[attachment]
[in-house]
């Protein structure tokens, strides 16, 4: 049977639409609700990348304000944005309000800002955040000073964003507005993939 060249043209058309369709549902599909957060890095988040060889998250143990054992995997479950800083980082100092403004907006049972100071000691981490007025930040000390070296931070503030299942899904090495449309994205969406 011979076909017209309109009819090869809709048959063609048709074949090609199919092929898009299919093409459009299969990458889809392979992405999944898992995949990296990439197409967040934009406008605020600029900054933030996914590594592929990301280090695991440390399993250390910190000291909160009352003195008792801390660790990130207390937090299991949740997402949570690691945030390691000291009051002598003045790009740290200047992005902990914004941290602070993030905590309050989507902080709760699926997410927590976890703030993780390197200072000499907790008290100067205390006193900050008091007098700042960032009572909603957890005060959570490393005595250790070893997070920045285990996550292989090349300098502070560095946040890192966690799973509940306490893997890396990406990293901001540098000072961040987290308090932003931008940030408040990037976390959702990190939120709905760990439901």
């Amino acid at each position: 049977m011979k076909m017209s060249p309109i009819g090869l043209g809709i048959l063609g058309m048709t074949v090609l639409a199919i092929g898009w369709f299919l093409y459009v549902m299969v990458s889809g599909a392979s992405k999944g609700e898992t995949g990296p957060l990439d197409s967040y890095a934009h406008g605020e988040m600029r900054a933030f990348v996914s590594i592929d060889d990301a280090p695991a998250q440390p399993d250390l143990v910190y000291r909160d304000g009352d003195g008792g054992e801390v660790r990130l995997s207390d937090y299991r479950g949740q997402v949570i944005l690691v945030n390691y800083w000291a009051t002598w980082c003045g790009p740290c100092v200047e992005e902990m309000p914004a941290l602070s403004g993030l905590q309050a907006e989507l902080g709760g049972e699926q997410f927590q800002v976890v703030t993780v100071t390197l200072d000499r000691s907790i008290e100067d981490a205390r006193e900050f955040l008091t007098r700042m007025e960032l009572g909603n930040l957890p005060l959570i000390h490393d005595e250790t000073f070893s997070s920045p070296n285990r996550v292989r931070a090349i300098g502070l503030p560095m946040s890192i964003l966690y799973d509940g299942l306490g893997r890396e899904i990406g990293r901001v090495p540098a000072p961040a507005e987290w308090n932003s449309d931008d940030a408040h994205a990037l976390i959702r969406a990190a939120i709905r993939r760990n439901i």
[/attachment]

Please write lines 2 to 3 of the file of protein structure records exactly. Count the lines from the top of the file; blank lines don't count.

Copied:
């Protein structure tokens, strides 16, 4: 049977639409609700990348304000944005309000800002955040000073964003507005993939 060249043209058309369709549902599909957060890095988040060889998250143990054992995997479950800083980082100092403004907006049972100071000691981490007025930040000390070296931070503030299942899904090495449309994205969406 011979076909017209309109009819090869809709048959063609048709074949090609199919092929898009299919093409459009299969990458889809392979992405999944898992995949990296990439197409967040934009406008605020600029900054933030996914590594592929990301280090695991440390399993250390910190000291909160009352003195008792801390660790990130207390937090299991949740997402949570690691945030390691000291009051002598003045790009740290200047992005902990914004941290602070993030905590309050989507902080709760699926997410927590976890703030993780390197200072000499907790008290100067205390006193900050008091007098700042960032009572909603957890005060959570490393005595250790070893997070920045285990996550292989090349300098502070560095946040890192966690799973509940306490893997890396990406990293901001540098000072961040987290308090932003931008940030408040990037976390959702990190939120709905760990439901």
């Amino acid at each position: 049977m011979k076909m017209s060249p309109i009819g090869l043209g809709i048959l063609g058309m048709t074949v090609l639409a199919i092929g898009w369709f299919l093409y459009v549902m299969v990458s889809g599909a392979s992405k999944g609700e898992t995949g990296p957060l990439d197409s967040y890095a934009h406008g605020e988040m600029r900054a933030f990348v996914s590594i592929d060889d990301a280090p695991a998250q440390p399993d250390l143990v910190y000291r909160d304000g009352d003195g008792g054992e801390v660790r990130l995997s207390d937090y299991r479950g949740q997402v949570i944005l690691v945030n390691y800083w000291a009051t002598w980082c003045g790009p740290c100092v200047e992005e902990m309000p914004a941290l602070s403004g993030l905590q309050a907006e989507l902080g709760g049972e699926q997410f927590q800002v976890v703030t993780v100071t390197l200072d000499r000691s907790i008290e100067d981490a205390r006193e900050f955040l008091t007098r700042m007025e960032l009572g909603n930040l957890p005060l959570i000390h490393d005595e250790t000073f070893s997070s920045p070296n285990r996550v292989r931070a090349i300098g502070l503030p560095m946040s890192i964003l966690y799973d509940g299942l306490g893997r890396e899904i990406g990293r901001v090495p540098a000072p961040a507005e987290w308090n932003s449309d931008d940030a408040h994205a990037l976390i959702r969406a990190a939120i709905r993939r760990n439901i």